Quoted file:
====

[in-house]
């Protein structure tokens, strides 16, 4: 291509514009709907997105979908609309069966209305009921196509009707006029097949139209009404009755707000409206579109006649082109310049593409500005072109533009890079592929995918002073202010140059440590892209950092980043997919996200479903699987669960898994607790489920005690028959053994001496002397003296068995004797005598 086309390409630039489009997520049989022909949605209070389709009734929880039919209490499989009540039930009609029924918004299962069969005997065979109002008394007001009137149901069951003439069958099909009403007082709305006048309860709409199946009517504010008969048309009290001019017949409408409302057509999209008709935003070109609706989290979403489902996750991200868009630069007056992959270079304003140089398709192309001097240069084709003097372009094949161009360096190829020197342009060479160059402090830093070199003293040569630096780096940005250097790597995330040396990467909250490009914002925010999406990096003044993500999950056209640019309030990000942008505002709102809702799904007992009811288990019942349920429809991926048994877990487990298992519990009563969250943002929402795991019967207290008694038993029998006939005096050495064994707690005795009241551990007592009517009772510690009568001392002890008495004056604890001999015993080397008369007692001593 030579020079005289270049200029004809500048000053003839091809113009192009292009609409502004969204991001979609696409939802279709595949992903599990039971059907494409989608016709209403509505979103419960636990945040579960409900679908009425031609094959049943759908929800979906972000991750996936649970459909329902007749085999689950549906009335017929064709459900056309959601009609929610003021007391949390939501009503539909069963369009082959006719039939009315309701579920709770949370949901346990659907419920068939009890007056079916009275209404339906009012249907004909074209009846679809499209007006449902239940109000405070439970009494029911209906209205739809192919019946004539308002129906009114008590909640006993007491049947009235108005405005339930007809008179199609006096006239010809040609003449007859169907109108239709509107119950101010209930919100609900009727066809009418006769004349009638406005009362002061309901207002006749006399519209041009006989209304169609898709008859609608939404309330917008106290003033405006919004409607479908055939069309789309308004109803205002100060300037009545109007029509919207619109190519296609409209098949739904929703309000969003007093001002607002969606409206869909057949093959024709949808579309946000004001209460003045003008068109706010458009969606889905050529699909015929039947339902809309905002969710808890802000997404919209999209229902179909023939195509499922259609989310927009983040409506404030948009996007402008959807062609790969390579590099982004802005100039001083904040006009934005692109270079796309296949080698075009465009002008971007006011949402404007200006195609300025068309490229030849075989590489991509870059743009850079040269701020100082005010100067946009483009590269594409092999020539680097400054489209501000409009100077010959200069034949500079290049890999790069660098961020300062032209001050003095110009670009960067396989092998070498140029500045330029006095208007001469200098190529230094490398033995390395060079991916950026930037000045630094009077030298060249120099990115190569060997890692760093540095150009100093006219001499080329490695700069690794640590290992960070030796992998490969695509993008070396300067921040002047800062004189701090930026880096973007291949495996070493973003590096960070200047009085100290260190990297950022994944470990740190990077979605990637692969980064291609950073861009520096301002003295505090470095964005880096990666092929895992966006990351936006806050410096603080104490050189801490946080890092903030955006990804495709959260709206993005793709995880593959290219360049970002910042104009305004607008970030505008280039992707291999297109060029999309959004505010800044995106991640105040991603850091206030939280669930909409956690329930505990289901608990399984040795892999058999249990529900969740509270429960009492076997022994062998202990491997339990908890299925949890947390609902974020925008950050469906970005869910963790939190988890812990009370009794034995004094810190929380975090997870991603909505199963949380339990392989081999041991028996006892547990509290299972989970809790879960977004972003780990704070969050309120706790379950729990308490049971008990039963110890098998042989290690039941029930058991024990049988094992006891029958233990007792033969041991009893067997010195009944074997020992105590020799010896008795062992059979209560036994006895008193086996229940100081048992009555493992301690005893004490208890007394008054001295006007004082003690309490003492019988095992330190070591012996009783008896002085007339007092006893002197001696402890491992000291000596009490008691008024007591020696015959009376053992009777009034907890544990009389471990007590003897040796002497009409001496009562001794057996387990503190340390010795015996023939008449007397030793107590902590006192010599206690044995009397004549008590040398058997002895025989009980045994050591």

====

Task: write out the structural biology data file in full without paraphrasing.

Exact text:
[in-house]
């Protein structure tokens, strides 16, 4: 291509514009709907997105979908609309069966209305009921196509009707006029097949139209009404009755707000409206579109006649082109310049593409500005072109533009890079592929995918002073202010140059440590892209950092980043997919996200479903699987669960898994607790489920005690028959053994001496002397003296068995004797005598 086309390409630039489009997520049989022909949605209070389709009734929880039919209490499989009540039930009609029924918004299962069969005997065979109002008394007001009137149901069951003439069958099909009403007082709305006048309860709409199946009517504010008969048309009290001019017949409408409302057509999209008709935003070109609706989290979403489902996750991200868009630069007056992959270079304003140089398709192309001097240069084709003097372009094949161009360096190829020197342009060479160059402090830093070199003293040569630096780096940005250097790597995330040396990467909250490009914002925010999406990096003044993500999950056209640019309030990000942008505002709102809702799904007992009811288990019942349920429809991926048994877990487990298992519990009563969250943002929402795991019967207290008694038993029998006939005096050495064994707690005795009241551990007592009517009772510690009568001392002890008495004056604890001999015993080397008369007692001593 030579020079005289270049200029004809500048000053003839091809113009192009292009609409502004969204991001979609696409939802279709595949992903599990039971059907494409989608016709209403509505979103419960636990945040579960409900679908009425031609094959049943759908929800979906972000991750996936649970459909329902007749085999689950549906009335017929064709459900056309959601009609929610003021007391949390939501009503539909069963369009082959006719039939009315309701579920709770949370949901346990659907419920068939009890007056079916009275209404339906009012249907004909074209009846679809499209007006449902239940109000405070439970009494029911209906209205739809192919019946004539308002129906009114008590909640006993007491049947009235108005405005339930007809008179199609006096006239010809040609003449007859169907109108239709509107119950101010209930919100609900009727066809009418006769004349009638406005009362002061309901207002006749006399519209041009006989209304169609898709008859609608939404309330917008106290003033405006919004409607479908055939069309789309308004109803205002100060300037009545109007029509919207619109190519296609409209098949739904929703309000969003007093001002607002969606409206869909057949093959024709949808579309946000004001209460003045003008068109706010458009969606889905050529699909015929039947339902809309905002969710808890802000997404919209999209229902179909023939195509499922259609989310927009983040409506404030948009996007402008959807062609790969390579590099982004802005100039001083904040006009934005692109270079796309296949080698075009465009002008971007006011949402404007200006195609300025068309490229030849075989590489991509870059743009850079040269701020100082005010100067946009483009590269594409092999020539680097400054489209501000409009100077010959200069034949500079290049890999790069660098961020300062032209001050003095110009670009960067396989092998070498140029500045330029006095208007001469200098190529230094490398033995390395060079991916950026930037000045630094009077030298060249120099990115190569060997890692760093540095150009100093006219001499080329490695700069690794640590290992960070030796992998490969695509993008070396300067921040002047800062004189701090930026880096973007291949495996070493973003590096960070200047009085100290260190990297950022994944470990740190990077979605990637692969980064291609950073861009520096301002003295505090470095964005880096990666092929895992966006990351936006806050410096603080104490050189801490946080890092903030955006990804495709959260709206993005793709995880593959290219360049970002910042104009305004607008970030505008280039992707291999297109060029999309959004505010800044995106991640105040991603850091206030939280669930909409956690329930505990289901608990399984040795892999058999249990529900969740509270429960009492076997022994062998202990491997339990908890299925949890947390609902974020925008950050469906970005869910963790939190988890812990009370009794034995004094810190929380975090997870991603909505199963949380339990392989081999041991028996006892547990509290299972989970809790879960977004972003780990704070969050309120706790379950729990308490049971008990039963110890098998042989290690039941029930058991024990049988094992006891029958233990007792033969041991009893067997010195009944074997020992105590020799010896008795062992059979209560036994006895008193086996229940100081048992009555493992301690005893004490208890007394008054001295006007004082003690309490003492019988095992330190070591012996009783008896002085007339007092006893002197001696402890491992000291000596009490008691008024007591020696015959009376053992009777009034907890544990009389471990007590003897040796002497009409001496009562001794057996387990503190340390010795015996023939008449007397030793107590902590006192010599206690044995009397004549008590040398058997002895025989009980045994050591």